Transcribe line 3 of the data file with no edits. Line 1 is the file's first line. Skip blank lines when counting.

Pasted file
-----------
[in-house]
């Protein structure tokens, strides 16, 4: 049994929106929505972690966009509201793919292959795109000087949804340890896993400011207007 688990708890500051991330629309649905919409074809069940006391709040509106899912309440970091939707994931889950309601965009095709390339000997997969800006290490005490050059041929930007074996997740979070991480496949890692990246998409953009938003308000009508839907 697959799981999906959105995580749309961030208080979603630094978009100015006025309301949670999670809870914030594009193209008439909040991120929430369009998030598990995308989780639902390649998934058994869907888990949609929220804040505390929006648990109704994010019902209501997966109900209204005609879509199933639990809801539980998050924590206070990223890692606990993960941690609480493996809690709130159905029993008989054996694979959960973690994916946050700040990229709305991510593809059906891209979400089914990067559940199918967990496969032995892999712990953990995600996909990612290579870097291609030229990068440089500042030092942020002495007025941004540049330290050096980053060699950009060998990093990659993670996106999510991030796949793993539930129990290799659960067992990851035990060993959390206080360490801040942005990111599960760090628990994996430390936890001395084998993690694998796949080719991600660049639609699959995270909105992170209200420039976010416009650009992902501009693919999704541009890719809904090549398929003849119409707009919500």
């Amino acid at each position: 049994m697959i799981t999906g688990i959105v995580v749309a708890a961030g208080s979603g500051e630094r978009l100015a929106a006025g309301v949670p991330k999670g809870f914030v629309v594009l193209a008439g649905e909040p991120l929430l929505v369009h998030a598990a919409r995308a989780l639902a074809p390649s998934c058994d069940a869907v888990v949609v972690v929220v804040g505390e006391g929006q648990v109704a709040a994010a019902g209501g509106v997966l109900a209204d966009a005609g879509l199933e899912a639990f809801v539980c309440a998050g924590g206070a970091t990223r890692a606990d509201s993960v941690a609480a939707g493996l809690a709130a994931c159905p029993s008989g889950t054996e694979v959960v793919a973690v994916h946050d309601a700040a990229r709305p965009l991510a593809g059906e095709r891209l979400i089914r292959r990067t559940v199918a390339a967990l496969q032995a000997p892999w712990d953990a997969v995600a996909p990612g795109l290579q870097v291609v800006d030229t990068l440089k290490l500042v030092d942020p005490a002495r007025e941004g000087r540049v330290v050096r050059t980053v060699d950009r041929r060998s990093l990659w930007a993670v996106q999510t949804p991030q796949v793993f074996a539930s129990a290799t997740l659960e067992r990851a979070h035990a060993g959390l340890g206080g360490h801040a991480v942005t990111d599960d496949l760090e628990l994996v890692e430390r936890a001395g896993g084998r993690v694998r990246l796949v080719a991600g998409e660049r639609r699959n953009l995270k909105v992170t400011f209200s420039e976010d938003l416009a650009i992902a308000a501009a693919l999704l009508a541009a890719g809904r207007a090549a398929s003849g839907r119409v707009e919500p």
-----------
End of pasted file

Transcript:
């Amino acid at each position: 049994m697959i799981t999906g688990i959105v995580v749309a708890a961030g208080s979603g500051e630094r978009l100015a929106a006025g309301v949670p991330k999670g809870f914030v629309v594009l193209a008439g649905e909040p991120l929430l929505v369009h998030a598990a919409r995308a989780l639902a074809p390649s998934c058994d069940a869907v888990v949609v972690v929220v804040g505390e006391g929006q648990v109704a709040a994010a019902g209501g509106v997966l109900a209204d966009a005609g879509l199933e899912a639990f809801v539980c309440a998050g924590g206070a970091t990223r890692a606990d509201s993960v941690a609480a939707g493996l809690a709130a994931c159905p029993s008989g889950t054996e694979v959960v793919a973690v994916h946050d309601a700040a990229r709305p965009l991510a593809g059906e095709r891209l979400i089914r292959r990067t559940v199918a390339a967990l496969q032995a000997p892999w712990d953990a997969v995600a996909p990612g795109l290579q870097v291609v800006d030229t990068l440089k290490l500042v030092d942020p005490a002495r007025e941004g000087r540049v330290v050096r050059t980053v060699d950009r041929r060998s990093l990659w930007a993670v996106q999510t949804p991030q796949v793993f074996a539930s129990a290799t997740l659960e067992r990851a979070h035990a060993g959390l340890g206080g360490h801040a991480v942005t990111d599960d496949l760090e628990l994996v890692e430390r936890a001395g896993g084998r993690v694998r990246l796949v080719a991600g998409e660049r639609r699959n953009l995270k909105v992170t400011f209200s420039e976010d938003l416009a650009i992902a308000a501009a693919l999704l009508a541009a890719g809904r207007a090549a398929s003849g839907r119409v707009e919500p």